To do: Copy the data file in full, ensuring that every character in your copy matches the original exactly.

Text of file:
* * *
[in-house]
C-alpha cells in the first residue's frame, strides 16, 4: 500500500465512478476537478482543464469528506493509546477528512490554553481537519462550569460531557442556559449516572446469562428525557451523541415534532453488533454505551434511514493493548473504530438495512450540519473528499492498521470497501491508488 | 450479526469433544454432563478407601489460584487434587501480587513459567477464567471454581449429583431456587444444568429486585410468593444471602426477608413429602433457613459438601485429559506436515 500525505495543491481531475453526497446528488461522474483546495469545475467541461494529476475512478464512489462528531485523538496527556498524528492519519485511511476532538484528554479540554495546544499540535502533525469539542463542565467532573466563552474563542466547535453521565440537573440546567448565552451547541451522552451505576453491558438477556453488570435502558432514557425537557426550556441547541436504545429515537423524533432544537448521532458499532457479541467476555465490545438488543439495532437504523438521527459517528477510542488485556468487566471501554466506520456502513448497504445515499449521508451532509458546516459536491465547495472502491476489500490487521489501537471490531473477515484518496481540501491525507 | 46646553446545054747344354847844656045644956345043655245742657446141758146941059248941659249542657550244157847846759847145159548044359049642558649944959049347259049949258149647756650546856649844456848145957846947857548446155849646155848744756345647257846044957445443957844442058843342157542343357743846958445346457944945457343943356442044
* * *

[in-house]
C-alpha cells in the first residue's frame, strides 16, 4: 500500500465512478476537478482543464469528506493509546477528512490554553481537519462550569460531557442556559449516572446469562428525557451523541415534532453488533454505551434511514493493548473504530438495512450540519473528499492498521470497501491508488 | 450479526469433544454432563478407601489460584487434587501480587513459567477464567471454581449429583431456587444444568429486585410468593444471602426477608413429602433457613459438601485429559506436515 500525505495543491481531475453526497446528488461522474483546495469545475467541461494529476475512478464512489462528531485523538496527556498524528492519519485511511476532538484528554479540554495546544499540535502533525469539542463542565467532573466563552474563542466547535453521565440537573440546567448565552451547541451522552451505576453491558438477556453488570435502558432514557425537557426550556441547541436504545429515537423524533432544537448521532458499532457479541467476555465490545438488543439495532437504523438521527459517528477510542488485556468487566471501554466506520456502513448497504445515499449521508451532509458546516459536491465547495472502491476489500490487521489501537471490531473477515484518496481540501491525507 | 46646553446545054747344354847844656045644956345043655245742657446141758146941059248941659249542657550244157847846759847145159548044359049642558649944959049347259049949258149647756650546856649844456848145957846947857548446155849646155848744756345647257846044957445443957844442058843342157542343357743846958445346457944945457343943356442044